Becoming a digital marketer is not easy. A lot of us are figuring it out on our own, learning as we go—especially when you consider the dated curriculum in many university marketing programs, that’s not as relevant to the digital trends, tactics, and technology of today and tomorrow. Whether you are looking to capitalize on an in-house position or move into the agency world, figuring out what to develop and what to emphasize can be challenging—and that’s before you factor in how quickly digital marketing tactics and technologies change.
In my experience, the path is different for everyone—but there are some commonalities. There are critical attributes, skills, and experience that make a great digital marketer, all of which I look for when hiring for our agency’s digital strategy team. No matter what you’ve done or where you learned, this is the recipe for what makes a great digital marketer.
What Is a Digital Marketer?
Before we do anything else, let’s clarify what we’re talking about. HubSpot defines digital marketing as “all marketing efforts that use an electronic device or the internet.” Over the last two decades, organizations have jumped in, utilizing these new channels and technologies to their advantage.
As with many job titles, “digital marketer” didn’t really exist in the 90s. Today, digital marketers are responsible for everything from your email marketing and content strategy to analytics and reporting. They guide and navigate your company’s marketing efforts through digital channels to reach the best people through the right channel, gathering customer information and nurturing users through the marketing funnel all while tracking conversions, proving value, and improving the process to get the best results possible.
It’s a really wide-ranging discipline that is constantly evolving, thanks to technology—so much that the term “digital marketing” is losing some value, as more and more of the digital disciplines are normalized and become part of a team’s everyday marketing needs.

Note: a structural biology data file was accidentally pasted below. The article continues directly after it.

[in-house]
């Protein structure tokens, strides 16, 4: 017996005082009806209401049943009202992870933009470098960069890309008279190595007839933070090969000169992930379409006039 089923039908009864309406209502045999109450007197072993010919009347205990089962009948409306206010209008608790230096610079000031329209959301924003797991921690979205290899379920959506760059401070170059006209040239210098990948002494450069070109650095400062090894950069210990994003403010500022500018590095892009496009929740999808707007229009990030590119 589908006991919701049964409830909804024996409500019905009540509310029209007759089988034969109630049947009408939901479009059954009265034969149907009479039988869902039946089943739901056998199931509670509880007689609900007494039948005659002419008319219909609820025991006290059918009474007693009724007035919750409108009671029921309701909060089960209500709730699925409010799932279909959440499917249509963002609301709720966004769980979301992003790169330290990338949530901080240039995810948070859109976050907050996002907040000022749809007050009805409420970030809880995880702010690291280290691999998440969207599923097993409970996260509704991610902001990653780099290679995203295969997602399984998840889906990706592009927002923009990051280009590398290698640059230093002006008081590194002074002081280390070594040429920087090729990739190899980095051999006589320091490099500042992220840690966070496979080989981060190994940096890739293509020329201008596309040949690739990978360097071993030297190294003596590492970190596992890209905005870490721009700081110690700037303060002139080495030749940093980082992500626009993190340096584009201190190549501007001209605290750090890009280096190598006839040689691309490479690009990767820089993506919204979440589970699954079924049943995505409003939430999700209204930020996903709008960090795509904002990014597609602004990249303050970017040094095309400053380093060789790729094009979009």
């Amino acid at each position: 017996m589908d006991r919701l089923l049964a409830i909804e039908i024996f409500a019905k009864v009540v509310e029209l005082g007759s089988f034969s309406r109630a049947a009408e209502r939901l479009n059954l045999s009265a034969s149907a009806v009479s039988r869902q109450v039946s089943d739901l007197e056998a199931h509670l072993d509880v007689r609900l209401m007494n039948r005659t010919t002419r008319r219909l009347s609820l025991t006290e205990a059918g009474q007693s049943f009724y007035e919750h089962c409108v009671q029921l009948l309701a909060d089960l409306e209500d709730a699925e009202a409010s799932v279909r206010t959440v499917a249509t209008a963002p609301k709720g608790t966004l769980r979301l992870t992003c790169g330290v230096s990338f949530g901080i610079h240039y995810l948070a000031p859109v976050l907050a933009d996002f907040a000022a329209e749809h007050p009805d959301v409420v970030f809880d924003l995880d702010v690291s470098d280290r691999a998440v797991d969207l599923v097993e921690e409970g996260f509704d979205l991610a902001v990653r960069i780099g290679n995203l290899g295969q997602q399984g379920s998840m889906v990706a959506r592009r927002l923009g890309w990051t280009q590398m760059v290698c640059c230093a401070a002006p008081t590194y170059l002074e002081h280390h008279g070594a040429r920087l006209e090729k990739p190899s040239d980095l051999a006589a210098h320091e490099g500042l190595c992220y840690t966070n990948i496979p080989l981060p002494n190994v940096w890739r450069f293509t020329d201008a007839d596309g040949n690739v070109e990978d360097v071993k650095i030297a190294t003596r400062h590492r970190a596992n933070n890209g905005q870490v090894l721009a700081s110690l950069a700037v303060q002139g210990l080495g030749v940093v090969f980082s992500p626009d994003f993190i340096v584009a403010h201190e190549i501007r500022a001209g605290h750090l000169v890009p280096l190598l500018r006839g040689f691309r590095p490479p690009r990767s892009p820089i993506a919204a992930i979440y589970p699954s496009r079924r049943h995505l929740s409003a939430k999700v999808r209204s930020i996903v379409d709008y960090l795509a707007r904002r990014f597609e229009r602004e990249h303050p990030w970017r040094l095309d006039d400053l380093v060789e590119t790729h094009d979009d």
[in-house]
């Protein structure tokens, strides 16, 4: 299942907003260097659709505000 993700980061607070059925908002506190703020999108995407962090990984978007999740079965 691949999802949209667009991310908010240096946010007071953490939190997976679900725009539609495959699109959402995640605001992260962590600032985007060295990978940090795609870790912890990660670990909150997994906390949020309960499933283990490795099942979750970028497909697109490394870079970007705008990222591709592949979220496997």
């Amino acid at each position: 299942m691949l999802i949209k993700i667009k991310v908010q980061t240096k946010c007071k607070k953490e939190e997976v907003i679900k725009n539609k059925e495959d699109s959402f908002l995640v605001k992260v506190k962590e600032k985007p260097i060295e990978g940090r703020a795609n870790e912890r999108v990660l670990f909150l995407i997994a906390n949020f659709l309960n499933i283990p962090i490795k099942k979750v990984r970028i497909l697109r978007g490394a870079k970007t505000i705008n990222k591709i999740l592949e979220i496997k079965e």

All that being said, there are certain things I look for that determine whether a person is equipped to take on the role of digital marketer. Let’s dive in.
What You Need to Be a Digital Marketer
First of all, a note—we’re talking about “digital marketers” a lot, but there’s something important to consider when it comes to that role. In today’s world, the internet is everywhere, and the lines between digital and everything else are blurring to the point they may not even exist. The word “digital” might not be in your job title, but if you’re a marketer in the 21st century, you’re a digital marketer.
That being said, the following traits must be intrinsically present in an individual who wants to work in this field—they are personal attributes that are shared by every successful marketer, regardless of discipline.
1. Thinking and Learning
Great digital marketers are bloodhounds, driven to learn more and uncover the greater truths within their industries, disciplines, and data. Passion for knowing more matters. It’s part of what makes up our team’s zany personalities and good-hearted but fierce competition to stay on top.
Digital marketers also obviously need to be strategic in nature. It is imperative to be able to review what you’ve done, what you’re doing, and what you plan to do and poke holes in it, see it from multiple angles, and improve it. Whether it’s a multi-channel lead generation campaign or content strategy, digital marketers never “set it and forget it.”
In the agency world, you’re only as good as your next project, so you’ve got to be constantly thinking about what comes next. The ability to review and analyze past successes and past failures is crucial to applying those lessons forward and continually improving your work and your results.